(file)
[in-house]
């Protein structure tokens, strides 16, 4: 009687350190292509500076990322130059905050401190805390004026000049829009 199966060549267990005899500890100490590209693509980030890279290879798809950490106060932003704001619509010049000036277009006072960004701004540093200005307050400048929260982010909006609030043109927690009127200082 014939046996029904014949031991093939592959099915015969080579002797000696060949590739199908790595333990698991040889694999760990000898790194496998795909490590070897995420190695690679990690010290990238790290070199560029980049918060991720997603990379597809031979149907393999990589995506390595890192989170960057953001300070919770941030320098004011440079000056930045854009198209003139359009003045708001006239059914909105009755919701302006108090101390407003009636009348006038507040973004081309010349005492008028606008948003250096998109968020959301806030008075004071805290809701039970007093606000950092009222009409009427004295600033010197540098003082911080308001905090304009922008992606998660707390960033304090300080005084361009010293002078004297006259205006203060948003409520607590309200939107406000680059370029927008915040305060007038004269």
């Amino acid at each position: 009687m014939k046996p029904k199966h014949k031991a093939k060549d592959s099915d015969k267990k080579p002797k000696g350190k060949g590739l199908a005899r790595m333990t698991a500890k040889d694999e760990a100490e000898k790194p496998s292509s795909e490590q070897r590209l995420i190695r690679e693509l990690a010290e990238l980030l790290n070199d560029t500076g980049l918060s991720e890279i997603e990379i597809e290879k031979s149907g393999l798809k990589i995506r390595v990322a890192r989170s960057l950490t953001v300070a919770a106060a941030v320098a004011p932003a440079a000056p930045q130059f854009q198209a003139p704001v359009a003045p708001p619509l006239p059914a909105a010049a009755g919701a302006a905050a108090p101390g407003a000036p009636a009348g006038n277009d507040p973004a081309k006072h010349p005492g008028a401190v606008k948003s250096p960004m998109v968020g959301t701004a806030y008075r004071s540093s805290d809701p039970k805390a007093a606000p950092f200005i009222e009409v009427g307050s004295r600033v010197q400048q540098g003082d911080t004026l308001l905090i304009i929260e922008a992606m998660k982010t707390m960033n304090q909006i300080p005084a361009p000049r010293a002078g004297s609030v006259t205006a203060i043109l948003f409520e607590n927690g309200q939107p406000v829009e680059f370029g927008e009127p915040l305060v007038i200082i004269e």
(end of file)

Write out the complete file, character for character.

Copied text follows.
[in-house]
């Protein structure tokens, strides 16, 4: 009687350190292509500076990322130059905050401190805390004026000049829009 199966060549267990005899500890100490590209693509980030890279290879798809950490106060932003704001619509010049000036277009006072960004701004540093200005307050400048929260982010909006609030043109927690009127200082 014939046996029904014949031991093939592959099915015969080579002797000696060949590739199908790595333990698991040889694999760990000898790194496998795909490590070897995420190695690679990690010290990238790290070199560029980049918060991720997603990379597809031979149907393999990589995506390595890192989170960057953001300070919770941030320098004011440079000056930045854009198209003139359009003045708001006239059914909105009755919701302006108090101390407003009636009348006038507040973004081309010349005492008028606008948003250096998109968020959301806030008075004071805290809701039970007093606000950092009222009409009427004295600033010197540098003082911080308001905090304009922008992606998660707390960033304090300080005084361009010293002078004297006259205006203060948003409520607590309200939107406000680059370029927008915040305060007038004269």
């Amino acid at each position: 009687m014939k046996p029904k199966h014949k031991a093939k060549d592959s099915d015969k267990k080579p002797k000696g350190k060949g590739l199908a005899r790595m333990t698991a500890k040889d694999e760990a100490e000898k790194p496998s292509s795909e490590q070897r590209l995420i190695r690679e693509l990690a010290e990238l980030l790290n070199d560029t500076g980049l918060s991720e890279i997603e990379i597809e290879k031979s149907g393999l798809k990589i995506r390595v990322a890192r989170s960057l950490t953001v300070a919770a106060a941030v320098a004011p932003a440079a000056p930045q130059f854009q198209a003139p704001v359009a003045p708001p619509l006239p059914a909105a010049a009755g919701a302006a905050a108090p101390g407003a000036p009636a009348g006038n277009d507040p973004a081309k006072h010349p005492g008028a401190v606008k948003s250096p960004m998109v968020g959301t701004a806030y008075r004071s540093s805290d809701p039970k805390a007093a606000p950092f200005i009222e009409v009427g307050s004295r600033v010197q400048q540098g003082d911080t004026l308001l905090i304009i929260e922008a992606m998660k982010t707390m960033n304090q909006i300080p005084a361009p000049r010293a002078g004297s609030v006259t205006a203060i043109l948003f409520e607590n927690g309200q939107p406000v829009e680059f370029g927008e009127p915040l305060v007038i200082i004269e």